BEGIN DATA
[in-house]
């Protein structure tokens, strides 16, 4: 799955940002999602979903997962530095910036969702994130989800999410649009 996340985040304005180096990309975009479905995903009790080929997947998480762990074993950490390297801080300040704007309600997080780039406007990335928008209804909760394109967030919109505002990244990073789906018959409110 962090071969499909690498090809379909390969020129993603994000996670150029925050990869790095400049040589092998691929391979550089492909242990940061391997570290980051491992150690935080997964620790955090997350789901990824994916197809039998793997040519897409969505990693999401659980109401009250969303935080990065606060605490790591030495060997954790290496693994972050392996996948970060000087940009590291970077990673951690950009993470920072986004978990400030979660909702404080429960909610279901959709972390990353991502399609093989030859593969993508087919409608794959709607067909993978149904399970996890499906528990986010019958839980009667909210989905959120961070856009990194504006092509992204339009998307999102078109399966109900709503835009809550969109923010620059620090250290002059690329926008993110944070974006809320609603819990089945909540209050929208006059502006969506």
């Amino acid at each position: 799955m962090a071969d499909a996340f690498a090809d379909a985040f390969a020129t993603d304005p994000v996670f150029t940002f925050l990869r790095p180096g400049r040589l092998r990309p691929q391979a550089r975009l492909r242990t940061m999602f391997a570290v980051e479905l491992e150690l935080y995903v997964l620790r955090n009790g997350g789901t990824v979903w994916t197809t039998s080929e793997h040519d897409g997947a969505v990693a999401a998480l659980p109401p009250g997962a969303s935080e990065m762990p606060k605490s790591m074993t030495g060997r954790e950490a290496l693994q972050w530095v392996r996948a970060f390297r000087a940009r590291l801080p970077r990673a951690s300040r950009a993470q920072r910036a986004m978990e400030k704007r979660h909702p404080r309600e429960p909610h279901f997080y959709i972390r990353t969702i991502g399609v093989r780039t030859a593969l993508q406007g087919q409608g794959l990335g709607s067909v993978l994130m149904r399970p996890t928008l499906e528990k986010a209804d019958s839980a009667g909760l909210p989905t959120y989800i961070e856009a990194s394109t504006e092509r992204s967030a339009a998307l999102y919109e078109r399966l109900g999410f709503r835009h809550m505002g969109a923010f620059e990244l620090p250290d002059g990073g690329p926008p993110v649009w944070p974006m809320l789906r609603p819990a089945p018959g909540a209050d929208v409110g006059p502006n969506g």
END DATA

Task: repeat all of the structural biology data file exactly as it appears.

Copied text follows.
[in-house]
């Protein structure tokens, strides 16, 4: 799955940002999602979903997962530095910036969702994130989800999410649009 996340985040304005180096990309975009479905995903009790080929997947998480762990074993950490390297801080300040704007309600997080780039406007990335928008209804909760394109967030919109505002990244990073789906018959409110 962090071969499909690498090809379909390969020129993603994000996670150029925050990869790095400049040589092998691929391979550089492909242990940061391997570290980051491992150690935080997964620790955090997350789901990824994916197809039998793997040519897409969505990693999401659980109401009250969303935080990065606060605490790591030495060997954790290496693994972050392996996948970060000087940009590291970077990673951690950009993470920072986004978990400030979660909702404080429960909610279901959709972390990353991502399609093989030859593969993508087919409608794959709607067909993978149904399970996890499906528990986010019958839980009667909210989905959120961070856009990194504006092509992204339009998307999102078109399966109900709503835009809550969109923010620059620090250290002059690329926008993110944070974006809320609603819990089945909540209050929208006059502006969506």
């Amino acid at each position: 799955m962090a071969d499909a996340f690498a090809d379909a985040f390969a020129t993603d304005p994000v996670f150029t940002f925050l990869r790095p180096g400049r040589l092998r990309p691929q391979a550089r975009l492909r242990t940061m999602f391997a570290v980051e479905l491992e150690l935080y995903v997964l620790r955090n009790g997350g789901t990824v979903w994916t197809t039998s080929e793997h040519d897409g997947a969505v990693a999401a998480l659980p109401p009250g997962a969303s935080e990065m762990p606060k605490s790591m074993t030495g060997r954790e950490a290496l693994q972050w530095v392996r996948a970060f390297r000087a940009r590291l801080p970077r990673a951690s300040r950009a993470q920072r910036a986004m978990e400030k704007r979660h909702p404080r309600e429960p909610h279901f997080y959709i972390r990353t969702i991502g399609v093989r780039t030859a593969l993508q406007g087919q409608g794959l990335g709607s067909v993978l994130m149904r399970p996890t928008l499906e528990k986010a209804d019958s839980a009667g909760l909210p989905t959120y989800i961070e856009a990194s394109t504006e092509r992204s967030a339009a998307l999102y919109e078109r399966l109900g999410f709503r835009h809550m505002g969109a923010f620059e990244l620090p250290d002059g990073g690329p926008p993110v649009w944070p974006m809320l789906r609603p819990a089945p018959g909540a209050d929208v409110g006059p502006n969506g």